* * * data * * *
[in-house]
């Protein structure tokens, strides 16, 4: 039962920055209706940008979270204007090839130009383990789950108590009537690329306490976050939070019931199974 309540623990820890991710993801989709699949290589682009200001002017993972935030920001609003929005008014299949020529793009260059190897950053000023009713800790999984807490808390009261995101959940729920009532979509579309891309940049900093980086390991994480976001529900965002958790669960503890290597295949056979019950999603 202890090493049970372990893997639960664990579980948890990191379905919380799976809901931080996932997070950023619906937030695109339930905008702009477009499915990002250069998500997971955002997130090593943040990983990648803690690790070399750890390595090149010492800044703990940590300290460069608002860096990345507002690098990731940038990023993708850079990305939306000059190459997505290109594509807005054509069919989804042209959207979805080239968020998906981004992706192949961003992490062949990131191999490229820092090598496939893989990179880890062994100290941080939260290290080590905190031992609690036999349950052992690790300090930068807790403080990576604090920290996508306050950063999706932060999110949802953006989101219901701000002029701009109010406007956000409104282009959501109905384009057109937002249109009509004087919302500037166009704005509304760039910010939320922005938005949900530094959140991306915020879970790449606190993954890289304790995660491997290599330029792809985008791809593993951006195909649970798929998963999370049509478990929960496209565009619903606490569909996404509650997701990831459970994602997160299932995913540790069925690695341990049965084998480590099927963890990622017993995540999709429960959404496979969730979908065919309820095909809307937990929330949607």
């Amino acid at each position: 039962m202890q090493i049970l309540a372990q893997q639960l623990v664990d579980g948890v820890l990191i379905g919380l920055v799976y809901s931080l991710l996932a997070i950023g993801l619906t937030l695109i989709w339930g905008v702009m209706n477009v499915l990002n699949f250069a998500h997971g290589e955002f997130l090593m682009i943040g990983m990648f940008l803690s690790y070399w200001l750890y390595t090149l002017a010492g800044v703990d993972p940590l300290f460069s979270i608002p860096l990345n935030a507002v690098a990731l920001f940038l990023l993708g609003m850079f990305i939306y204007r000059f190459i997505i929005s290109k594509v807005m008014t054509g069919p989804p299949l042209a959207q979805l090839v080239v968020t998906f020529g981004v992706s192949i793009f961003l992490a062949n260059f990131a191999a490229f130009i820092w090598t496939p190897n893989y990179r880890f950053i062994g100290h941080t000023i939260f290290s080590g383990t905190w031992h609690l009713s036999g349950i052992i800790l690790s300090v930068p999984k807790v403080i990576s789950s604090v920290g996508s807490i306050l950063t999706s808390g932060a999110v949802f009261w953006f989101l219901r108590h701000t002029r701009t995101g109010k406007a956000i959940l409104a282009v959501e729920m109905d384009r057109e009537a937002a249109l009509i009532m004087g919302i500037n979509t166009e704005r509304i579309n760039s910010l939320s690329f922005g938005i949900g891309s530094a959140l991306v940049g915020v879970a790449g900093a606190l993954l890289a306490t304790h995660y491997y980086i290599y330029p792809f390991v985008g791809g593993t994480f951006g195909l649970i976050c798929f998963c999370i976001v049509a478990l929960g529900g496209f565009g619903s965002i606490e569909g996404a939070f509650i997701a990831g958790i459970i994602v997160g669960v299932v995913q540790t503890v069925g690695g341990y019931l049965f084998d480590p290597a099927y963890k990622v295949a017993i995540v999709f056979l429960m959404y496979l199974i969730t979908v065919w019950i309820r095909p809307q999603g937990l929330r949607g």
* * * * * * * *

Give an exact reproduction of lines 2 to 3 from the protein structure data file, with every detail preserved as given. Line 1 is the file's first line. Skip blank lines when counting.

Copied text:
């Protein structure tokens, strides 16, 4: 039962920055209706940008979270204007090839130009383990789950108590009537690329306490976050939070019931199974 309540623990820890991710993801989709699949290589682009200001002017993972935030920001609003929005008014299949020529793009260059190897950053000023009713800790999984807490808390009261995101959940729920009532979509579309891309940049900093980086390991994480976001529900965002958790669960503890290597295949056979019950999603 202890090493049970372990893997639960664990579980948890990191379905919380799976809901931080996932997070950023619906937030695109339930905008702009477009499915990002250069998500997971955002997130090593943040990983990648803690690790070399750890390595090149010492800044703990940590300290460069608002860096990345507002690098990731940038990023993708850079990305939306000059190459997505290109594509807005054509069919989804042209959207979805080239968020998906981004992706192949961003992490062949990131191999490229820092090598496939893989990179880890062994100290941080939260290290080590905190031992609690036999349950052992690790300090930068807790403080990576604090920290996508306050950063999706932060999110949802953006989101219901701000002029701009109010406007956000409104282009959501109905384009057109937002249109009509004087919302500037166009704005509304760039910010939320922005938005949900530094959140991306915020879970790449606190993954890289304790995660491997290599330029792809985008791809593993951006195909649970798929998963999370049509478990929960496209565009619903606490569909996404509650997701990831459970994602997160299932995913540790069925690695341990049965084998480590099927963890990622017993995540999709429960959404496979969730979908065919309820095909809307937990929330949607």
């Amino acid at each position: 039962m202890q090493i049970l309540a372990q893997q639960l623990v664990d579980g948890v820890l990191i379905g919380l920055v799976y809901s931080l991710l996932a997070i950023g993801l619906t937030l695109i989709w339930g905008v702009m209706n477009v499915l990002n699949f250069a998500h997971g290589e955002f997130l090593m682009i943040g990983m990648f940008l803690s690790y070399w200001l750890y390595t090149l002017a010492g800044v703990d993972p940590l300290f460069s979270i608002p860096l990345n935030a507002v690098a990731l920001f940038l990023l993708g609003m850079f990305i939306y204007r000059f190459i997505i929005s290109k594509v807005m008014t054509g069919p989804p299949l042209a959207q979805l090839v080239v968020t998906f020529g981004v992706s192949i793009f961003l992490a062949n260059f990131a191999a490229f130009i820092w090598t496939p190897n893989y990179r880890f950053i062994g100290h941080t000023i939260f290290s080590g383990t905190w031992h609690l009713s036999g349950i052992i800790l690790s300090v930068p999984k807790v403080i990576s789950s604090v920290g996508s807490i306050l950063t999706s808390g932060a999110v949802f009261w953006f989101l219901r108590h701000t002029r701009t995101g109010k406007a956000i959940l409104a282009v959501e729920m109905d384009r057109e009537a937002a249109l009509i009532m004087g919302i500037n979509t166009e704005r509304i579309n760039s910010l939320s690329f922005g938005i949900g891309s530094a959140l991306v940049g915020v879970a790449g900093a606190l993954l890289a306490t304790h995660y491997y980086i290599y330029p792809f390991v985008g791809g593993t994480f951006g195909l649970i976050c798929f998963c999370i976001v049509a478990l929960g529900g496209f565009g619903s965002i606490e569909g996404a939070f509650i997701a990831g958790i459970i994602v997160g669960v299932v995913q540790t503890v069925g690695g341990y019931l049965f084998d480590p290597a099927y963890k990622v295949a017993i995540v999709f056979l429960m959404y496979l199974i969730t979908v065919w019950i309820r095909p809307q999603g937990l929330r949607g």